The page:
Holidays can be some of the most enjoyable times of the year: a decorative Christmas tree, a delicious meal on the table, the smell of cinnamon pine cones drifting through the house. But some felines have a propensity for mischief and can be more naughty than nice! So if your kitty is on Santa’s naughty list, here is what you should watch out for and how you can make your home feline friendly for the season:
Christmas tree – Secure your tree so that it cannot fall on rambunctious pets as they run around or try to climb them. Place ornaments out of the reach of your cat. Avoid tinsels, cats cannot resist them. Broken ornaments, as a result of an enthusiastic cat batting on them, can be swallowed easily and have the potential to cause blockages in the cat’s digestive tract, which may require expensive surgery to remove.
Don’t let your cat drink out of the tree stand – especially if you’re feeding the tree with a lifetime promoter. Placing a tree skirt or a makeshift wall (chicken wire) will help to deter your cat.
Bones – Small turkey and ham bones can lodge in the throat, stomach and digestive tract, requiring surgery to remove. Also, the fats and gravies that you may add to your pets’ food can cause diarrhea and vomiting.
Holiday Plants – Many plants can be poisonous to your pet. The holidays add a few more to that list and include mistletoe, poinsettia, lilies and holly (the berries are especially toxic).Orchids and Rosemary are good alternatives for this time of the year.
Electrical Cords – These are always a hazard to curious kittens and puppies. If a cat bites into a cord, it can get serious electrical burns. Make sure that all electrical cords are out of reach and covered with rugs or electrical tape.
Sweets – Holiday candy can cause GI problems and become toxic once ingested. Chocolate is one of the most common causes of toxic reaction in pets. The darker the chocolate, the worse it is. Do not place wrapped boxes of chocolate under the tree. Also, be sure to keep the candy dishes covered so playful paws aren’t tempted to fish them out.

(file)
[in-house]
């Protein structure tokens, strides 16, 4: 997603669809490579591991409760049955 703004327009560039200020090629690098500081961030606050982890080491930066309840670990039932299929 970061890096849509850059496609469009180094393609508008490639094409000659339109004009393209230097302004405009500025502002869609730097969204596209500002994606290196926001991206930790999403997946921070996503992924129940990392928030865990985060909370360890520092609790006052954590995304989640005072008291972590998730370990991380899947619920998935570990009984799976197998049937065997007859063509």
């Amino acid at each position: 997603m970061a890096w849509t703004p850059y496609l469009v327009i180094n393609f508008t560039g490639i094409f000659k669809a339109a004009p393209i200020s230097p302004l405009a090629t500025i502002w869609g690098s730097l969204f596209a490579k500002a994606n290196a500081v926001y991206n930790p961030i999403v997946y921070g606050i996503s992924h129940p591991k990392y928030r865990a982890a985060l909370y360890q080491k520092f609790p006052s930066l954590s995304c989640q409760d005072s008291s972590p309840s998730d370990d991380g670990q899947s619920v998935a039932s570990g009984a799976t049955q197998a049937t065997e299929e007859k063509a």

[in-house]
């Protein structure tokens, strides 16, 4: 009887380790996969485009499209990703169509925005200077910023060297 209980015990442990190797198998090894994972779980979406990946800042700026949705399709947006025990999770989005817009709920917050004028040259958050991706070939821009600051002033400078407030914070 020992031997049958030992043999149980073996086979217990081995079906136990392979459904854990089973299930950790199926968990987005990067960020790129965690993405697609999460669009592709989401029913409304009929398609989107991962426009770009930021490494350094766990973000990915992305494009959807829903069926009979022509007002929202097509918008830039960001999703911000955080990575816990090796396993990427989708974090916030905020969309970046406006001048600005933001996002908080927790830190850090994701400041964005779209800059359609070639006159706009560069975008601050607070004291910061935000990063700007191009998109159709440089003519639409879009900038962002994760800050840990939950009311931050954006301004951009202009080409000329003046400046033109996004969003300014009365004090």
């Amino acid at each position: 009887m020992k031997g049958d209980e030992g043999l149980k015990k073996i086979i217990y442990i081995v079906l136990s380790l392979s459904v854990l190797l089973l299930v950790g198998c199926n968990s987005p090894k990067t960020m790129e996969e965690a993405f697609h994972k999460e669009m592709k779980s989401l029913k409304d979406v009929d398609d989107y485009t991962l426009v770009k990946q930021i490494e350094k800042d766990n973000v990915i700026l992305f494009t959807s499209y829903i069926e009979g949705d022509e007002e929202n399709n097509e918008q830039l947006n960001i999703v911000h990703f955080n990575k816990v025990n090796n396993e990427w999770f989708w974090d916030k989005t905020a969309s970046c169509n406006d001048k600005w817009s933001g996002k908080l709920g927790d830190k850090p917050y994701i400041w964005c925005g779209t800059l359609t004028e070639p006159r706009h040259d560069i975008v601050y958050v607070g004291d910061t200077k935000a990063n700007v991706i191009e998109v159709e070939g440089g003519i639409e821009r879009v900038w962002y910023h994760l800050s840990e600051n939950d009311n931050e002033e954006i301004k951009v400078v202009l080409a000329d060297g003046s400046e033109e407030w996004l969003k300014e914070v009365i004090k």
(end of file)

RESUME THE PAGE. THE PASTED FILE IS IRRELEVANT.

Lost Pets – The holidays make it easier for pets to sneak their way out of the house with the extra guests and visiting friends going in and out. Be sure to keep identification on your pets at all times and keep them contained in a bedroom if you are expecting a lot of foot traffic through your front door.
One of our 9LCR volunteers found a three week old black kitten with severely infected eyes, sitting in the middle of a highway. Just like the little kitten described in Gwen Cooper’s book “Homer’s Odyssey’ he needed expensive surgery when he was only a baby, but recovered fully from the removal of both of his eyes. At age 3 months he was adopted to a young family of five humans, three dogs, and two cats. At first we were concerned about Homer’s safety regarding the other animals, but it turns out that the largest dog (40lbs) accepted Homer immediately and is very protective of him. Homer and the family are very happy with each other.
Carey (very shy)
Because of changes in his life, her previous owner could not take care of her any longer. CAREY was very unhappy at 9 Lives Cat Rescue although we tried hard to make her comfortable: open cage at all times, access to screened-in-porch. Her quiet voice was heard; a retired teacher sensed her broken heart and immediately bonded with her. CAREY went home with her to become a very spoiled cat.
Wallace Hume Carothers (late teenager, black & white)
He was found in company of a tiny kitten, trying to find scraps for both of them to survive. They were found at the Carothers construction site behind the Chemistry department on Campus. W.H.C was shy at first but warmed up to us quickly and became very affectionate. A young couple opened their hearts and home for him.
Cinderella (late teenager, tortoise)
She was found lost in the country. CINDERELLA was named after the folk tale because she seems to have lost her second ‘orange sock’; she has orange markings on only one of her hind feet. She is a playful and affectionate kitten who loves to talk. She was adopted to a young woman to be playmate for her 1 1⁄2 year old cat.
Sylvester (very mellow adult, black & white)
He is such an extremely loving and gentle cat that our 9 Lives Cat Rescue volunteers called him “Buddha”. He is shy at first but once he gets to know you he will reward you with gentle head butts and will roll over to be petted. SYLVESTER was adopted to a quiet household to be a friend to a cat with vision problems. After a short period of adjustment the two cats became best friends and play buddies.
Bella (7 years old)
She grew up in a household with six additional cats. Unfortunately she had to be surrendered by her owner because of changes in her personal life. BELLA is a very mellow cat, and is very loving when she gets attention. She was adopted by a young woman who prefers to live with a mellow cat that has a fully developed personality rather than with a highly energetic kitten.